They say the number one challenge in running a business is one employee and the number two challenge is having 2 or more employees. I believe this challenge can be eased by making sure you are consistently showing acts of gratitude and are involved. Most of the time, the employees are not only employees but also junior students in a martial arts school. School owners need to be aware of this and not just expect their employees to perform well because they are a junior student and are required to out of respect for their instructor.  This in turn can actually have a very negative effect for that employee and build resentment to never want to work in the martial arts industry again. 

I have been the employee for other martial arts school owners, and will always relate to my team members the way I was treated as an employee.  It irritated me most when I was asked to do promotions or other events and put in extra time I was not paid for, and the school owner I was working with would not even show up themselves. I am always involved with my team members and operations but not to the point where they feel like I’m constantly looking over their shoulder, and make it a definite point at letting them know they are appreciated for their extra efforts and time.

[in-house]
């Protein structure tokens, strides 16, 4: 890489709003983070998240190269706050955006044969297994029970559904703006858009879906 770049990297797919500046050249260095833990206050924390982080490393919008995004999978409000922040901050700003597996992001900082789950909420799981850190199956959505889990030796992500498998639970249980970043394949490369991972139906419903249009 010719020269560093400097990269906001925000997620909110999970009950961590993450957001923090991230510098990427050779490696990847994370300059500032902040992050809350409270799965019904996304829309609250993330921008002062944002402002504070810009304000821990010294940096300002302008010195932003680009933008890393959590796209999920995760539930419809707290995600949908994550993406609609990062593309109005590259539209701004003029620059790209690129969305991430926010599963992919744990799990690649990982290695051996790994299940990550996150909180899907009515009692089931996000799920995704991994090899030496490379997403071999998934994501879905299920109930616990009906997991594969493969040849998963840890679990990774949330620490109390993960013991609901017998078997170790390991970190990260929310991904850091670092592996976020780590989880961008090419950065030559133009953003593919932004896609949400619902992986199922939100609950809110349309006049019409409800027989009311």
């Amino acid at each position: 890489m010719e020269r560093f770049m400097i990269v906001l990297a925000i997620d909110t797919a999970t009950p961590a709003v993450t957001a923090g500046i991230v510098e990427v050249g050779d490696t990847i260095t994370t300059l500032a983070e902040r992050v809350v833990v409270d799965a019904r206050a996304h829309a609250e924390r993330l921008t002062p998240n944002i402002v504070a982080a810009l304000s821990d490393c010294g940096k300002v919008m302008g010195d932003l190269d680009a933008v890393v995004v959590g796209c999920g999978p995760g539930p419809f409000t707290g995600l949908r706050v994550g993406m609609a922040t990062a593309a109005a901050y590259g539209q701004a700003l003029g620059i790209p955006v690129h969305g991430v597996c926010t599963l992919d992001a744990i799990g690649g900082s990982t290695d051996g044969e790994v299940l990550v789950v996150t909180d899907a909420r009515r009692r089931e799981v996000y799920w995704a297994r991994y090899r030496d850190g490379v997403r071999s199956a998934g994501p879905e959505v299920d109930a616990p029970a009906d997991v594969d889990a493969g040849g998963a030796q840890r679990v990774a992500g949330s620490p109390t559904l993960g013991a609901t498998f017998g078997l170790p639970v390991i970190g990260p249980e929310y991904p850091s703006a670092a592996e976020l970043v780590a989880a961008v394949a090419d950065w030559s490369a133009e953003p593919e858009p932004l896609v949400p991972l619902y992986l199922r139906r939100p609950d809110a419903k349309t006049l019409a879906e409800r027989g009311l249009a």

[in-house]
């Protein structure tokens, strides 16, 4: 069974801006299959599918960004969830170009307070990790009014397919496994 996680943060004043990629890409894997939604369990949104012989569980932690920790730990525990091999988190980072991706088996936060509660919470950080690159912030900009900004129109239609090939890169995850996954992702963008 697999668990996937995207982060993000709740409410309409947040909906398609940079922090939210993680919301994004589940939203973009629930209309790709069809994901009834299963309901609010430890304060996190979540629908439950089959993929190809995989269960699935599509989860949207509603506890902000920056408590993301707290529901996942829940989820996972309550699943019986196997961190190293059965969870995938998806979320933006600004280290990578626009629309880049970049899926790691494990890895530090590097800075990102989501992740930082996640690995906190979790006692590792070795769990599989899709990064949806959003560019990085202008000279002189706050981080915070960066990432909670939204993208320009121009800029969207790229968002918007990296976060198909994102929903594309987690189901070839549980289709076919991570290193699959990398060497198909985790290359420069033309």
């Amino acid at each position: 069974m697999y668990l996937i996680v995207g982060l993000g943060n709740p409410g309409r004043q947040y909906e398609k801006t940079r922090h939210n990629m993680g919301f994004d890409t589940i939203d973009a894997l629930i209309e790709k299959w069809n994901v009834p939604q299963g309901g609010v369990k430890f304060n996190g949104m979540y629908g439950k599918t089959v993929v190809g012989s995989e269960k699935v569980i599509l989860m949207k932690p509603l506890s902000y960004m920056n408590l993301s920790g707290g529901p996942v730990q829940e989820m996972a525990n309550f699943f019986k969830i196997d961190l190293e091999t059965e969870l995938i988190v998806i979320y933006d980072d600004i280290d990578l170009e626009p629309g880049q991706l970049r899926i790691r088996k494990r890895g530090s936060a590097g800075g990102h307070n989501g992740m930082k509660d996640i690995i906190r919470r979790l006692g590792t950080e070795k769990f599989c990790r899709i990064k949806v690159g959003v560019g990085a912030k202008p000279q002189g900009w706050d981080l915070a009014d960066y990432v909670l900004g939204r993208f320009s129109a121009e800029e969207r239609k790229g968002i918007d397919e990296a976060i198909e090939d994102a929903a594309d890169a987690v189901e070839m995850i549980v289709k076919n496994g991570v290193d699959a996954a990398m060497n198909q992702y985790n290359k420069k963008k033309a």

Having been an employee for martial arts school owners, I also know what it’s like to not be appreciated for the income earned in the school.  I feel employees should have a base salary that’s reasonable, but more importantly have a bonus structure set up so they can feel reward when the school does well.  This also creates a sense of ownership for the employees, and therefore will also create a higher level of responsibility. I also believe in small acts of financial appreciation for their hard work and efforts that are done randomly and unexpectedly.  I have organized for our staff event outings such as outdoor retreats or theme park visits.  During these events, it is not only a chance for our team to know they are appreciated, but also a chance to build relationships that create loyalty for one another.  We will also celebrate by taking our team out for a nice dinner when we have reached a financial goal.  And then sometimes for no particular reason we will show our appreciation by buying everyone a coffee for the day or treating them to dessert after a hard day’s work.  I believe an employee will show hard work and effort more for just the recognition and appreciation of it than what their paid for.